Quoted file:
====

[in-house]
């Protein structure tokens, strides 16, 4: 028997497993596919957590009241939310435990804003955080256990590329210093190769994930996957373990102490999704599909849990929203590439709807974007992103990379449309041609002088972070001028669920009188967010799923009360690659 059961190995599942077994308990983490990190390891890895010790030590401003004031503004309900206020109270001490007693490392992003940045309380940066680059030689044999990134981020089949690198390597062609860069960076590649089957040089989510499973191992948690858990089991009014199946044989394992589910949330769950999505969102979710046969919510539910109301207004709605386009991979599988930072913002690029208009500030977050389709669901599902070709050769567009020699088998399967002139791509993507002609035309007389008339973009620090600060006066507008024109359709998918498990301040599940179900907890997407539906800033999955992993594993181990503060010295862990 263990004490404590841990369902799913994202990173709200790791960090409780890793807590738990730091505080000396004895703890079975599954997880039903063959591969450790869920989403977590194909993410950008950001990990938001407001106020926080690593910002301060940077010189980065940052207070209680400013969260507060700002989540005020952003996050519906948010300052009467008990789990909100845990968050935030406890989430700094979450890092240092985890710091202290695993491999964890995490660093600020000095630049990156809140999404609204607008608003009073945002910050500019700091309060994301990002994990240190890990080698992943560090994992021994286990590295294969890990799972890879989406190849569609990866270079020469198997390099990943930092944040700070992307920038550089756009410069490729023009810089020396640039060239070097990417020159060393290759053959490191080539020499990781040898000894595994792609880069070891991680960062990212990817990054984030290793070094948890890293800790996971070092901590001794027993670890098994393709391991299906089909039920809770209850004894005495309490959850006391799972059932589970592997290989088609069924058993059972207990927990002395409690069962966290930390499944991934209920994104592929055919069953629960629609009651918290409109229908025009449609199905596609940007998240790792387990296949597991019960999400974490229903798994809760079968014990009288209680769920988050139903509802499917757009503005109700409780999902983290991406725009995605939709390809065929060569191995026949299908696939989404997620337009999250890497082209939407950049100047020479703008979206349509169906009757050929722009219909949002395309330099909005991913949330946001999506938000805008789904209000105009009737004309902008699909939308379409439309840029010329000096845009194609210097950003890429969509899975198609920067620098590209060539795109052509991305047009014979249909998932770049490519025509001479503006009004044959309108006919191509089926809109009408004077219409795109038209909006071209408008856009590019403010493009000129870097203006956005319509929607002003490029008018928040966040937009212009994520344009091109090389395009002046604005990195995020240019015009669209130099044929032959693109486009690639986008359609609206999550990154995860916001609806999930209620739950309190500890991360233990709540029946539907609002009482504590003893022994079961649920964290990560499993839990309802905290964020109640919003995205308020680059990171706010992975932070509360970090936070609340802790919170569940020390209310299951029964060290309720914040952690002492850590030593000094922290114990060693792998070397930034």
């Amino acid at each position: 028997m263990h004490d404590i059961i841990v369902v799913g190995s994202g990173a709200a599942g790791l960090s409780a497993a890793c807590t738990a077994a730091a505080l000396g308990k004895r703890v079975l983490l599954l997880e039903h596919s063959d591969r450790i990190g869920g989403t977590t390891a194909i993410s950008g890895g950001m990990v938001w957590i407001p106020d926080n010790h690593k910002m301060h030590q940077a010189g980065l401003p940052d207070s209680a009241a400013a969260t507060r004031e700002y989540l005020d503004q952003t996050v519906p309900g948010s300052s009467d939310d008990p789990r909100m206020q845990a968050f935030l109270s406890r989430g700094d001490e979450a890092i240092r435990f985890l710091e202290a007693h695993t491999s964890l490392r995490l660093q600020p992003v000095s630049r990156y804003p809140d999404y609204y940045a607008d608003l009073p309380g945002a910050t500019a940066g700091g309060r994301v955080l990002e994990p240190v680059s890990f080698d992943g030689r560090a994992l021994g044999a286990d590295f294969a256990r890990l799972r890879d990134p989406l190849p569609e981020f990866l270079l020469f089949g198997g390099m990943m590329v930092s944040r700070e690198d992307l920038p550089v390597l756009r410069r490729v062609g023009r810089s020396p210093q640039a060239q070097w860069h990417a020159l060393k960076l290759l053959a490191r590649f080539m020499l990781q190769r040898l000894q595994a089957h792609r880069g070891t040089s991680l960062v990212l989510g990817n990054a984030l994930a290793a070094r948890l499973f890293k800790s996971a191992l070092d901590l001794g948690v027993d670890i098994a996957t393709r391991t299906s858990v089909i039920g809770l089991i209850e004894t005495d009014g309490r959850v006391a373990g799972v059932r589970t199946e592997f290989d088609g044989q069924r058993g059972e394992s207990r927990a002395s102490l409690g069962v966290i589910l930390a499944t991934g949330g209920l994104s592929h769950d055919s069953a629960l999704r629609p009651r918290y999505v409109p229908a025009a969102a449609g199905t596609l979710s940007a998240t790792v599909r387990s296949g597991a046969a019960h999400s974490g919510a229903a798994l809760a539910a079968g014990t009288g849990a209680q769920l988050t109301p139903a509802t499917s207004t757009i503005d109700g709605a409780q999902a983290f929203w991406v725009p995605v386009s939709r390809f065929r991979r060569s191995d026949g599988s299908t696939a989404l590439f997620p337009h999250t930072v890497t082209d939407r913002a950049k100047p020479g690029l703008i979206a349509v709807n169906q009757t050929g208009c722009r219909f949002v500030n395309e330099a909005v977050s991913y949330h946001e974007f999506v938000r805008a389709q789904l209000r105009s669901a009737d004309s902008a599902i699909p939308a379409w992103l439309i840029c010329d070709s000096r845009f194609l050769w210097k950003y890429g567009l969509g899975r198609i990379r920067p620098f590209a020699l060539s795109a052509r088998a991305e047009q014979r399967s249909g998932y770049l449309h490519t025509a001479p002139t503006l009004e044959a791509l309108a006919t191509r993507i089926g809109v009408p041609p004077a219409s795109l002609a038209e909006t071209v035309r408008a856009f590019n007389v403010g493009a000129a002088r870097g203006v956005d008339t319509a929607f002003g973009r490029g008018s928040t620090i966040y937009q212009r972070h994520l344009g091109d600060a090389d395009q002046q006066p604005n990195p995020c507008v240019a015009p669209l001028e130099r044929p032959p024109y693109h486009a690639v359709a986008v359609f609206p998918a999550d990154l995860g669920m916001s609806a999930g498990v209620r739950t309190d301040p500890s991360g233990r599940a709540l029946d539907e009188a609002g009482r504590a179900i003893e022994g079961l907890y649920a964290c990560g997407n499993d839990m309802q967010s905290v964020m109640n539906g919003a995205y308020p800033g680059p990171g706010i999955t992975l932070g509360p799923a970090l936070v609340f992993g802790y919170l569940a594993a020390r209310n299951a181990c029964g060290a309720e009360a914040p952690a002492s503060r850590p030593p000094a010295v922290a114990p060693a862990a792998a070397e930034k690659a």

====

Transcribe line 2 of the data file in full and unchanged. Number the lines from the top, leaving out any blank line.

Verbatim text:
């Protein structure tokens, strides 16, 4: 028997497993596919957590009241939310435990804003955080256990590329210093190769994930996957373990102490999704599909849990929203590439709807974007992103990379449309041609002088972070001028669920009188967010799923009360690659 059961190995599942077994308990983490990190390891890895010790030590401003004031503004309900206020109270001490007693490392992003940045309380940066680059030689044999990134981020089949690198390597062609860069960076590649089957040089989510499973191992948690858990089991009014199946044989394992589910949330769950999505969102979710046969919510539910109301207004709605386009991979599988930072913002690029208009500030977050389709669901599902070709050769567009020699088998399967002139791509993507002609035309007389008339973009620090600060006066507008024109359709998918498990301040599940179900907890997407539906800033999955992993594993181990503060010295862990 263990004490404590841990369902799913994202990173709200790791960090409780890793807590738990730091505080000396004895703890079975599954997880039903063959591969450790869920989403977590194909993410950008950001990990938001407001106020926080690593910002301060940077010189980065940052207070209680400013969260507060700002989540005020952003996050519906948010300052009467008990789990909100845990968050935030406890989430700094979450890092240092985890710091202290695993491999964890995490660093600020000095630049990156809140999404609204607008608003009073945002910050500019700091309060994301990002994990240190890990080698992943560090994992021994286990590295294969890990799972890879989406190849569609990866270079020469198997390099990943930092944040700070992307920038550089756009410069490729023009810089020396640039060239070097990417020159060393290759053959490191080539020499990781040898000894595994792609880069070891991680960062990212990817990054984030290793070094948890890293800790996971070092901590001794027993670890098994393709391991299906089909039920809770209850004894005495309490959850006391799972059932589970592997290989088609069924058993059972207990927990002395409690069962966290930390499944991934209920994104592929055919069953629960629609009651918290409109229908025009449609199905596609940007998240790792387990296949597991019960999400974490229903798994809760079968014990009288209680769920988050139903509802499917757009503005109700409780999902983290991406725009995605939709390809065929060569191995026949299908696939989404997620337009999250890497082209939407950049100047020479703008979206349509169906009757050929722009219909949002395309330099909005991913949330946001999506938000805008789904209000105009009737004309902008699909939308379409439309840029010329000096845009194609210097950003890429969509899975198609920067620098590209060539795109052509991305047009014979249909998932770049490519025509001479503006009004044959309108006919191509089926809109009408004077219409795109038209909006071209408008856009590019403010493009000129870097203006956005319509929607002003490029008018928040966040937009212009994520344009091109090389395009002046604005990195995020240019015009669209130099044929032959693109486009690639986008359609609206999550990154995860916001609806999930209620739950309190500890991360233990709540029946539907609002009482504590003893022994079961649920964290990560499993839990309802905290964020109640919003995205308020680059990171706010992975932070509360970090936070609340802790919170569940020390209310299951029964060290309720914040952690002492850590030593000094922290114990060693792998070397930034």